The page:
It's a curious thing that the actual subplot of Summer Girls proves more interesting than the case itself, in particular because the leads really don't solve the case or even help.  In the tradition of all slackers (which Jared and Peter would freely cop to being), it was Hanna who did the heavy lifting in putting the pieces together.  Furthermore, we see that Karp's journey from the stiff attorney to a man moved by his struggle between his ethics and desires proves more interesting and realistic than Franklin and Bash's shallow world. 

In terms of performances and storylines, Karp appears to be a real person.  Yes, he is the antagonist to Jared and Peter, and he is rather formal and snobbish towards most people.  However, he at least thinks about things.  He genuinely struggles between being a proper gentleman and being a man with all the passions that come from it.  When Karp finds that even his ethics can give way to his libido, we see that he struggles with the ramifications and even becomes slightly more human because of it. 

That can't be said for Peter and Jared.  From the moment they arrive at, from the moment they MEET their clients, they appear to be barely literate, let alone brilliant attorneys.  At one point, the petty officers giggle among themselves and say that these two have no idea what they are talking about when it comes to the EOD.  Being civilians, there is nothing wrong with not knowing that.  Why they felt compelled to pretend to know is a mystery.

Why they showed they were not taking anything seriously when their antics and behavior would show them to be frightfully inept.  I have a very limited knowledge of the law, let alone military law, but even I knew that the military wouldn't need a warrant.  How these two lawyers were not aware of that makes them shockingly inept and not worthy of any valued reputation for brilliance.  Sensible people would have checked up on these little things, and/or gone on to first accept Hanna's advise, not blow it off.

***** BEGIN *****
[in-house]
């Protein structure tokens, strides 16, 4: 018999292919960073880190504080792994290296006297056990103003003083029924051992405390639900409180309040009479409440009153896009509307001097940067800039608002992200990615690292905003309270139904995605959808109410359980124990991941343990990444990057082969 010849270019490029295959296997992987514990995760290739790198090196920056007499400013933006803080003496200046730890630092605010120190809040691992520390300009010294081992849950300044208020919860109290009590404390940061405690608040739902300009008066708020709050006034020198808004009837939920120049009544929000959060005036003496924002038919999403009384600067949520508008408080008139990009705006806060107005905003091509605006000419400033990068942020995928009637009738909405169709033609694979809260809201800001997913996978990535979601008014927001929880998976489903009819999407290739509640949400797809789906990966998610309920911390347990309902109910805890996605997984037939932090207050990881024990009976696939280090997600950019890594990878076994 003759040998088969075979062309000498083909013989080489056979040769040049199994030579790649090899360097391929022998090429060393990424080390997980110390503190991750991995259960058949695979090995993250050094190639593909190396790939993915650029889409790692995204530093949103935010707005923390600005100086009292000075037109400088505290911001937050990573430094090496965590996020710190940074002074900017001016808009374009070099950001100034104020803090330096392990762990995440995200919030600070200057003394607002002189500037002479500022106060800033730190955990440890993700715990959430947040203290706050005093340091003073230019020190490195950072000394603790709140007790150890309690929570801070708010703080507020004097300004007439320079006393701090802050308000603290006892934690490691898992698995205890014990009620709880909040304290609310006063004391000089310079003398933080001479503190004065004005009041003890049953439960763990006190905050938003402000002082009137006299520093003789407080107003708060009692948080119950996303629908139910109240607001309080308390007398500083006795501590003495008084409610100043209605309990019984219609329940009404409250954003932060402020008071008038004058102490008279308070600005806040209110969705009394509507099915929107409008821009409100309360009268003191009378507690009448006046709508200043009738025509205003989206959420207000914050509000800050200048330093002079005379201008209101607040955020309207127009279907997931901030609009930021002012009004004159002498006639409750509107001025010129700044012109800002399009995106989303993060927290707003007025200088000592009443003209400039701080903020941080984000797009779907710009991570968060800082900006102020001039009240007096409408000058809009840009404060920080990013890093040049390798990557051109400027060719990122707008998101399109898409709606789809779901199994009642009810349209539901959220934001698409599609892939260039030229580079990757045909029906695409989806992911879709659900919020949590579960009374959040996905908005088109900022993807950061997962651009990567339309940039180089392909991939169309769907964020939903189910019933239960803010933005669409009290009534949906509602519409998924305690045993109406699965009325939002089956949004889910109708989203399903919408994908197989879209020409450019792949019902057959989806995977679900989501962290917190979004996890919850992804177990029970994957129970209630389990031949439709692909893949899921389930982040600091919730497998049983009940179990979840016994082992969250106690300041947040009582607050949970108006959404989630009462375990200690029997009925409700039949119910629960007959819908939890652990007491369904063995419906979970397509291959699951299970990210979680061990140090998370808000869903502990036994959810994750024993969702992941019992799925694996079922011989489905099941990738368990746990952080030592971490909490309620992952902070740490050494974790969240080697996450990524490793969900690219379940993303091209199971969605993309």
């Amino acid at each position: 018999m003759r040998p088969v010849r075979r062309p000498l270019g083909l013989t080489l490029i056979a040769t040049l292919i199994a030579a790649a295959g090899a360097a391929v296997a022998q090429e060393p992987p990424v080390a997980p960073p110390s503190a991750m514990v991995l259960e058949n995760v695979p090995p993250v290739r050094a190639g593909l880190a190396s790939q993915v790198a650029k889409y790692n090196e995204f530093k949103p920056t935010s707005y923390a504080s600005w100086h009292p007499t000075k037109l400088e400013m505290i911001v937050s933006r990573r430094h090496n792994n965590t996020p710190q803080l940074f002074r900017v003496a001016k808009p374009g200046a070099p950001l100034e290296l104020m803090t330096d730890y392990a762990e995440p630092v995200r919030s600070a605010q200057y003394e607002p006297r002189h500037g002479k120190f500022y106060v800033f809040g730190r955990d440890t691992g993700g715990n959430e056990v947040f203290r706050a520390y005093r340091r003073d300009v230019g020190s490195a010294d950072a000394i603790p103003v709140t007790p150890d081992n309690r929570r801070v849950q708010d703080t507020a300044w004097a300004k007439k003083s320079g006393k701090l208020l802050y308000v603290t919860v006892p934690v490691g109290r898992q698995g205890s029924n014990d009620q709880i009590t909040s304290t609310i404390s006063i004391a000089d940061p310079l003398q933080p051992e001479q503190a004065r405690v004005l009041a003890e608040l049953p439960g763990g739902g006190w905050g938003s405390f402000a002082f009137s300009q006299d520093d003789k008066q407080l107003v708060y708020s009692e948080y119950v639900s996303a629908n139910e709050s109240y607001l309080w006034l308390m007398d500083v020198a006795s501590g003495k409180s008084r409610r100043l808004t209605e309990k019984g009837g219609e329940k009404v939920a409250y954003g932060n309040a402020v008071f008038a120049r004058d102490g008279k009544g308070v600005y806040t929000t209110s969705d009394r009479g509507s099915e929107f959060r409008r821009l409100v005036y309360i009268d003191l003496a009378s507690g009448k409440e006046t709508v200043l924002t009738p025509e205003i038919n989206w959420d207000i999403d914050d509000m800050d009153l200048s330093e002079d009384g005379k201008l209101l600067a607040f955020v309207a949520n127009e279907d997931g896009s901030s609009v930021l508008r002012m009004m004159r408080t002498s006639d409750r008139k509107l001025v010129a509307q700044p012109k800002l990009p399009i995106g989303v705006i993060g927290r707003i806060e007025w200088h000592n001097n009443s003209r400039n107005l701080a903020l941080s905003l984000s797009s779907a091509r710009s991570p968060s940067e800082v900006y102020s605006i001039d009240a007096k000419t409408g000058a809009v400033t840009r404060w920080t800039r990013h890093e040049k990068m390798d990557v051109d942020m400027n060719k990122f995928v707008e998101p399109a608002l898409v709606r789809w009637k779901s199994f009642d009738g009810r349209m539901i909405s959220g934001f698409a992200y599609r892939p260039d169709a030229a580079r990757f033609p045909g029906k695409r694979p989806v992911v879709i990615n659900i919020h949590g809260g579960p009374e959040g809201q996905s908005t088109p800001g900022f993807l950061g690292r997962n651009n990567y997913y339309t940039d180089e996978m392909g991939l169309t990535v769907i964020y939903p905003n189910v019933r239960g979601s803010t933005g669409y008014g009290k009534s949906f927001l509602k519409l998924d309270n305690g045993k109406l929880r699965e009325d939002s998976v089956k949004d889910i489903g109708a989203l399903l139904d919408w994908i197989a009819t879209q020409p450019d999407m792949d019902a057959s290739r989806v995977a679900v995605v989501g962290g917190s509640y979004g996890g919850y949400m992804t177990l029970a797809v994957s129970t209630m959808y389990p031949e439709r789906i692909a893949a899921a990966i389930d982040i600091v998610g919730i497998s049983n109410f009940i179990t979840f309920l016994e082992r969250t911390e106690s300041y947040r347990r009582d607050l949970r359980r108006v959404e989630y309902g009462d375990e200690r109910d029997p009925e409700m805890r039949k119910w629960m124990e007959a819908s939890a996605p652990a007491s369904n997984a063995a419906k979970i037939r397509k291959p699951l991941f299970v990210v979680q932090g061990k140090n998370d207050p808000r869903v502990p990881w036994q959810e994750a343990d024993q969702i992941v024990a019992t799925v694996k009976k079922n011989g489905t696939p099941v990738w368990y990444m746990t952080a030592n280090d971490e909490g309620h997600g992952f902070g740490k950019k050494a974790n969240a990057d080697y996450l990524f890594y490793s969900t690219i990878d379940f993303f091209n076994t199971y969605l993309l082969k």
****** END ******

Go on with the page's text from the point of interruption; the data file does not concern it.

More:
The joke about Franklin and Bash being cocky but brilliant is now wearing thin given that these two are slowly slipping into being more stupid than brilliant.

Perhaps my biggest beef with Aeden Babish's screenplay is that the resolution is rather cliched and dependent on things turning their way.  What exactly made anyone sure that the instigator would have a last-minute conversion and confess?  They were taking a strong risk that their clients would end up in prison, lose their chance to pursue their dreams of EOD and have a dishonorable discharge after serving their time.  Again, it was something out of their control that saved them, and they rolled the dice without knowing the odds.  It was fortune, not cleverness, that got them the victory, which never ceases to play like a cheat.

As for a sub-subplot involving Pindar and a valuable knife, Kumail Kinjiani got the comedy right in his regression to panphobia.  Of course, one wonders exactly why he would use the term 10 Stone to describe his weight (perhaps his nerves converted it from pounds, which he could have used by now).  Still, when the secondary stories prove more interesting than the main one, the series is in danger of slipping to DEFCON 5.  

How rare to see these guys NOT at attention 
when surrounded by women...


Next Episode: Last Dance

No comments:

Post a Comment

Views are always welcome, but I would ask that no vulgarity be used. Any posts that contain foul language or are bigoted in any way will not be posted.
Thank you.